From The Chicago Tribune:
For many of the 120,000 rail passengers who pass through each day, Union Station is either a mystifying maze of ramps and escalators, or a perplexing funnel that forces them to navigate perilously narrow platforms.
Commuting challenges include dodging water from leaky roofs and trying not to breathe diesel fumes too deeply.
Officials from the Chicago Department of Transportation, Amtrak, Metra and other agencies have been working since 2010 on a master plan to improve the station and make commuting easier.
In an update Wednesday, officials provided a glimpse of both short-term fixes, mainly better access to CTA buses, and proposals for long-term enhancements. Planners are studying ways to reconfigure the building last remodeled in 1992 by its owner, Amtrak, to accommodate more trains and passengers and improve the flow of foot traffic.
The station is like a “warren of obscure passageways with no natural light,” said Marc Magliari, Amtrak’s manager of media relations.
Jeffrey Sriver, planning director for the Chicago Department of Transportation, said work will be underway in 2015 on two projects that will produce an immediate benefit for commuters.
The first is the addition of dedicated lanes on Canal St. to improve access to CTA buses.
The second will be the construction of an off-street bus terminal on Jackson Blvd. between Canal and Clinton streets. to provide direct, weather-protected connections between the station and CTA buses while also relieving congestion on nearby streets.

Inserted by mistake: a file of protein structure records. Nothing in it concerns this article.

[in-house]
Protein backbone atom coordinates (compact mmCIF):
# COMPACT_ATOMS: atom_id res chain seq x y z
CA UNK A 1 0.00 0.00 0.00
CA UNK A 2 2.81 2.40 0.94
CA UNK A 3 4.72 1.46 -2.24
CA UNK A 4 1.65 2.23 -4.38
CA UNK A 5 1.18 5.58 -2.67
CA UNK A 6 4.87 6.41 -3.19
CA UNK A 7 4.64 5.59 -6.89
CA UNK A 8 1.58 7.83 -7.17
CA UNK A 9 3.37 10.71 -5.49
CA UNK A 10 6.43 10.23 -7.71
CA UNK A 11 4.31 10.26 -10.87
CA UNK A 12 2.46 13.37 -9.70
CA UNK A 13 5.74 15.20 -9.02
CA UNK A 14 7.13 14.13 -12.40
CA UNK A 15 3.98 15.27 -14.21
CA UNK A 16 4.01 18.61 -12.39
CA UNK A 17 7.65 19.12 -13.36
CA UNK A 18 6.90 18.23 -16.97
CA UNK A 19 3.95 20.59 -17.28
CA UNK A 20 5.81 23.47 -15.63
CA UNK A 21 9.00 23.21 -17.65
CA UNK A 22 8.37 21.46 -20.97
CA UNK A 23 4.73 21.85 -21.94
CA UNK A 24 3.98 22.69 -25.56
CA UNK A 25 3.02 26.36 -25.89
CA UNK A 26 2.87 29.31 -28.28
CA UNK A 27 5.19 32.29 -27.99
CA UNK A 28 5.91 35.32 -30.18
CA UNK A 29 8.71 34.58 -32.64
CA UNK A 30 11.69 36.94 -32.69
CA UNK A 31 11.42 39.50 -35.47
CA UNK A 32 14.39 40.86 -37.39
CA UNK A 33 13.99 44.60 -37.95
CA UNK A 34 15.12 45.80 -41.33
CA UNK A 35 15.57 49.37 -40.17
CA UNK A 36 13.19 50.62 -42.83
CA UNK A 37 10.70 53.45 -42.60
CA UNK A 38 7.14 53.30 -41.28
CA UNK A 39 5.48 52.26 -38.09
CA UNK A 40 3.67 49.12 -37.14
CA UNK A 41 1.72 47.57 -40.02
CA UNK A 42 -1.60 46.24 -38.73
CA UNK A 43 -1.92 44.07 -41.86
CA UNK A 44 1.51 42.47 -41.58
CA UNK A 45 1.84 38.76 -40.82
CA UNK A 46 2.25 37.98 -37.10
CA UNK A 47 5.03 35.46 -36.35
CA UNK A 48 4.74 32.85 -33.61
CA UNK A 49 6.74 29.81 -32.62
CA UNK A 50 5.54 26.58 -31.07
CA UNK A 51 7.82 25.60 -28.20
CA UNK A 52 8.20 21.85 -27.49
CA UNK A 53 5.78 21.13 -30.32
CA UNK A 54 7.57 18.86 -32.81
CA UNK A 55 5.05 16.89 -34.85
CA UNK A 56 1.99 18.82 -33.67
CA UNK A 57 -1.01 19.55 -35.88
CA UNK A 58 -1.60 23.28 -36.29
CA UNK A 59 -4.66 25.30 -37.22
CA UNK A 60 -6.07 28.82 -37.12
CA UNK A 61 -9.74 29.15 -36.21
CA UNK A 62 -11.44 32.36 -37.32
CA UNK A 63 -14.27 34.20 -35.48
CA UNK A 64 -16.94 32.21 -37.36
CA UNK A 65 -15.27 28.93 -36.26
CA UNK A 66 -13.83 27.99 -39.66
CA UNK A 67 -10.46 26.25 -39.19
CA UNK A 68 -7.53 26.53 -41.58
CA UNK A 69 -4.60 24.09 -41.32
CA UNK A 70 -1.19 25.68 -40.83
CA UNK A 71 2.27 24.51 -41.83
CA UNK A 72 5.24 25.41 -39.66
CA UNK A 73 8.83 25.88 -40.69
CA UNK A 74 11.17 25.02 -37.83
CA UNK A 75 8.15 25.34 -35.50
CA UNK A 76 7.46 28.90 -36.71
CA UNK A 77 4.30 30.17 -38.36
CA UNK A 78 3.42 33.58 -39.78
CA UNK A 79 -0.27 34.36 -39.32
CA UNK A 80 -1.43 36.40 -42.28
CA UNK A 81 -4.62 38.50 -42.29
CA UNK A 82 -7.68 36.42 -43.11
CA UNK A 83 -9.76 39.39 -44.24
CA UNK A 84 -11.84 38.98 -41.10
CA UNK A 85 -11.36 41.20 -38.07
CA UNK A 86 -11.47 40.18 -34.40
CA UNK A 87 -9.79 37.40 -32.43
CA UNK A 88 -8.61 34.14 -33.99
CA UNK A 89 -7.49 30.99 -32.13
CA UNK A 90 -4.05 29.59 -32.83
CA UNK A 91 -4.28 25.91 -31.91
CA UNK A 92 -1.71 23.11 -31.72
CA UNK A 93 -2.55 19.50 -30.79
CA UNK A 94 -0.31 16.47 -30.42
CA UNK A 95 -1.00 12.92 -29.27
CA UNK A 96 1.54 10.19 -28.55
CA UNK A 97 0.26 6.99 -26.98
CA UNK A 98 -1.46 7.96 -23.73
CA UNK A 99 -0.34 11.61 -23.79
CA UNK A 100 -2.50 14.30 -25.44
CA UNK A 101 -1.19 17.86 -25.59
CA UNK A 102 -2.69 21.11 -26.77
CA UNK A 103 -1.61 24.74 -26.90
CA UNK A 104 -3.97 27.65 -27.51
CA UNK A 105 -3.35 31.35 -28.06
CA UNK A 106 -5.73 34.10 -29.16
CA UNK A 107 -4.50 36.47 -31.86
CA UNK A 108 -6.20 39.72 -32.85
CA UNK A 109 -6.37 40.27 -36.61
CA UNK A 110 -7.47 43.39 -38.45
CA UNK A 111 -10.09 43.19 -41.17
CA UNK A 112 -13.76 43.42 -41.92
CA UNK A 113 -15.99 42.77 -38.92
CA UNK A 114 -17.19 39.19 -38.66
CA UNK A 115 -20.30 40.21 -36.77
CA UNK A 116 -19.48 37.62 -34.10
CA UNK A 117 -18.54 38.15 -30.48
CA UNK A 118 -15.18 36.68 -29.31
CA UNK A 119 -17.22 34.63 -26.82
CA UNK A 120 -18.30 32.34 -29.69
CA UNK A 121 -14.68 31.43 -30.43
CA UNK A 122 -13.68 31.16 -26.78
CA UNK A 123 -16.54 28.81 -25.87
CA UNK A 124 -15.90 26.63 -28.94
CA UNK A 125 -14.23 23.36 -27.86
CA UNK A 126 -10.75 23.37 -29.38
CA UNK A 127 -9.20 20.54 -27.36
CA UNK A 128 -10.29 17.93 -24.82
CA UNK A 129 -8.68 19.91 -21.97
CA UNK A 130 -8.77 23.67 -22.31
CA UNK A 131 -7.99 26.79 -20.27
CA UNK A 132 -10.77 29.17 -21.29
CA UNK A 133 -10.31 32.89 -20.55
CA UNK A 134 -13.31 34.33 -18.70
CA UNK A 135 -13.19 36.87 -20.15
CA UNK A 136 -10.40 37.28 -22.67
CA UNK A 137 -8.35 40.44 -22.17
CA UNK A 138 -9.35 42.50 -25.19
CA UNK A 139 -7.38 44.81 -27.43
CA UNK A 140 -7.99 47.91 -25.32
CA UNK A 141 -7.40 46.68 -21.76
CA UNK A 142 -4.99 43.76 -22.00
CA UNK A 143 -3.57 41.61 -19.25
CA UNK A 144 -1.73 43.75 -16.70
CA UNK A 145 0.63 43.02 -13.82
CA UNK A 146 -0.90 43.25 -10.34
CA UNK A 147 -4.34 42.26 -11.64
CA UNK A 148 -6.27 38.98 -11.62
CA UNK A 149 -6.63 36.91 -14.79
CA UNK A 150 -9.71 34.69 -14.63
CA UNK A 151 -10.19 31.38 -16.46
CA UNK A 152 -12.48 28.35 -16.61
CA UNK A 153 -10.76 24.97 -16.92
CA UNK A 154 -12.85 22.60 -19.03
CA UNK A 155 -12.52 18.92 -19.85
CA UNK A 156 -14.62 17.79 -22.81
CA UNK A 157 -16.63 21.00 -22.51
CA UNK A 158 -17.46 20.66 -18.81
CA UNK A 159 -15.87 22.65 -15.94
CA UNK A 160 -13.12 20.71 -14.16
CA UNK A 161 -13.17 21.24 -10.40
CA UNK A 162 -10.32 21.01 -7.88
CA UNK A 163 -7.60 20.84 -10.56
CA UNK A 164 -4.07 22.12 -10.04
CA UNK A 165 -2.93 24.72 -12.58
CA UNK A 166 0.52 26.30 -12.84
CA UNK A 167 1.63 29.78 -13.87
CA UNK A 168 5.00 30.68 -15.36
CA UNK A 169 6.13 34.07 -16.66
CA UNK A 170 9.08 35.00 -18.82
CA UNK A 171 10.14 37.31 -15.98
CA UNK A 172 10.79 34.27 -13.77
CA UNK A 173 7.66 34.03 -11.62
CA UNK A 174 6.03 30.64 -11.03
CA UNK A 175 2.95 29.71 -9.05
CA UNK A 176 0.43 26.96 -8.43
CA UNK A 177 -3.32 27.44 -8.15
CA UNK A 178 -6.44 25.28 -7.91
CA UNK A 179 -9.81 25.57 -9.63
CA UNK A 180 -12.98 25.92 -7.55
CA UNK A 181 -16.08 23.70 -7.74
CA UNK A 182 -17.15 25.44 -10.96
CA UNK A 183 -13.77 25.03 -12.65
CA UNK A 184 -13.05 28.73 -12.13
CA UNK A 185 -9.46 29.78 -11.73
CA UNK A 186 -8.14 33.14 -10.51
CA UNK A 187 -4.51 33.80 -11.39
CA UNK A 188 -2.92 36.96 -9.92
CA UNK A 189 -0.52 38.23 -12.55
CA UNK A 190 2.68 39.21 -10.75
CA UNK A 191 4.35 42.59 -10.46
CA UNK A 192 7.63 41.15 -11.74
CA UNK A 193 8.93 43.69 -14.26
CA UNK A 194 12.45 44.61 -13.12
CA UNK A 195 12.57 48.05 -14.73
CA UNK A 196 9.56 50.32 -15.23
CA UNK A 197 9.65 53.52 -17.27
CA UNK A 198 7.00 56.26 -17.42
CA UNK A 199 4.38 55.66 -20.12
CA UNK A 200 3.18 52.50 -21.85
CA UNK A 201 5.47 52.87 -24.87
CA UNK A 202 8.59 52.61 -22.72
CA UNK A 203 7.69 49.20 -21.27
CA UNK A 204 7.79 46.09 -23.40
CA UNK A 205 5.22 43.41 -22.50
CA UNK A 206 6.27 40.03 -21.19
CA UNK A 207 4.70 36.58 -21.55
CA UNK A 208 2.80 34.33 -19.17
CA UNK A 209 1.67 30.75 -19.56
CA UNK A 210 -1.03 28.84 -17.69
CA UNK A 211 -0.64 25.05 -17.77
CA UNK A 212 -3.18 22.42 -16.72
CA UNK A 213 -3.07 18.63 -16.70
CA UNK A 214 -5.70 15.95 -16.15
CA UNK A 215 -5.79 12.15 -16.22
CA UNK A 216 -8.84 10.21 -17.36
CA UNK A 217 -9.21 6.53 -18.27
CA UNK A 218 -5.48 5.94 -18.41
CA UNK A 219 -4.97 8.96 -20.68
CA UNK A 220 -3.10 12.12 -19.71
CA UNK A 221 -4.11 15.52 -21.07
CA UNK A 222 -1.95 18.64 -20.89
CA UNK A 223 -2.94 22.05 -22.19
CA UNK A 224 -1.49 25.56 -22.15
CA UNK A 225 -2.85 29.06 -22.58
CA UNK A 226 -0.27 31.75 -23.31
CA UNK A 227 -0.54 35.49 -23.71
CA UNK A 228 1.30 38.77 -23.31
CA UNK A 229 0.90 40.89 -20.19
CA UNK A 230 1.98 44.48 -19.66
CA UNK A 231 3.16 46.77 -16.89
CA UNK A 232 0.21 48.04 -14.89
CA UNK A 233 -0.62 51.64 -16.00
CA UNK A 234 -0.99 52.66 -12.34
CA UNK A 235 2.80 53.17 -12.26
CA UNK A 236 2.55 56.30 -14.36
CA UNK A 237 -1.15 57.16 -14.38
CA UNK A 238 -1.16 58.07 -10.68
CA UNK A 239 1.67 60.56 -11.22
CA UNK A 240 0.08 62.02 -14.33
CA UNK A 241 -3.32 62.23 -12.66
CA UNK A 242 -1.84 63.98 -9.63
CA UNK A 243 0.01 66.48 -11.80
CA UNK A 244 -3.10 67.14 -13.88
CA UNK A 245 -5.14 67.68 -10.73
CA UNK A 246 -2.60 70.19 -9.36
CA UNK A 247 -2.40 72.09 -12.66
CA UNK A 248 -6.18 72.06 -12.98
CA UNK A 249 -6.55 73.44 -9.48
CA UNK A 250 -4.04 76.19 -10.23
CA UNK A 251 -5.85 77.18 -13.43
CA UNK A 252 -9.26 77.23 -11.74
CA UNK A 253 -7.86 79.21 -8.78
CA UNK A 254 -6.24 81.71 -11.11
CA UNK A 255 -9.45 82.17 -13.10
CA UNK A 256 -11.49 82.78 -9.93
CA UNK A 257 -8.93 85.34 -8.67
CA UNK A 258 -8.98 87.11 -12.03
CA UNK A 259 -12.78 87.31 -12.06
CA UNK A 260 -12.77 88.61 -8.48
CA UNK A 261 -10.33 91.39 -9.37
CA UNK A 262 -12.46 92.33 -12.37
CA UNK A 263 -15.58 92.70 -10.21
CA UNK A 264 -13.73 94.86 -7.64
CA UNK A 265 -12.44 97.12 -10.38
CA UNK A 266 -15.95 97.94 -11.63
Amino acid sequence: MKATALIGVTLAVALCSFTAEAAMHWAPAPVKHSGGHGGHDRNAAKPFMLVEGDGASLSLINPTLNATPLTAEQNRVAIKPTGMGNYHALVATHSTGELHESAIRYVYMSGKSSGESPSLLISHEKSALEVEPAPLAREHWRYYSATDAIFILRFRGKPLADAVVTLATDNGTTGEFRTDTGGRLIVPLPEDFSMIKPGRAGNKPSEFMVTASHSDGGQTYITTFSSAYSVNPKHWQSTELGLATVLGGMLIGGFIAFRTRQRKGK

Longer-term improvements include converting unused platforms so they can be used by commuters and Amtrak. Tracks would be realigned to accommodate wider platforms and new stairways so passengers can exit without using the concourse.
No major changes are planned for the historic Great Hall, which dates to 1925 and is the site of the iconic stairway scene in the 1987 movie “The Untouchables.”
Amtrak predicts growth in ridership, most immediately from additional trips serving Downstate and the Rockford-Quad Cities area, and from the development of high-speed rail, said Joe Shacter, director of public and intermodal transportation for the Illinois Department of Transportation.
David Kralik, Metra’s head of long-range planning, acknowledged the congestion caused by service disruptions, particularly involving BNSF trains that use the station’s south concourse. The BNSF is the busiest of Metra’s 11 lines.
BNSF commuters experienced another jam-packed evening rush hour Tuesday when signal problems forced Metra to cancel two trains. Crowds extended up the escalators and into the station’s food court level.
To ease the pressure, Metra has tried to encourage passengers to wait in the Great Hall during delays. “There’s just not enough space for everyone,” Kralik said.
As he caught a BNSF train Wednesday afternoon, longtime rider Mark O’Brien, 62, said any changes that would mean wider platforms and eased congestion in the concourse would be a welcome relief.
“When they have train delays, it’s actually dangerous in there,” O’Brien said.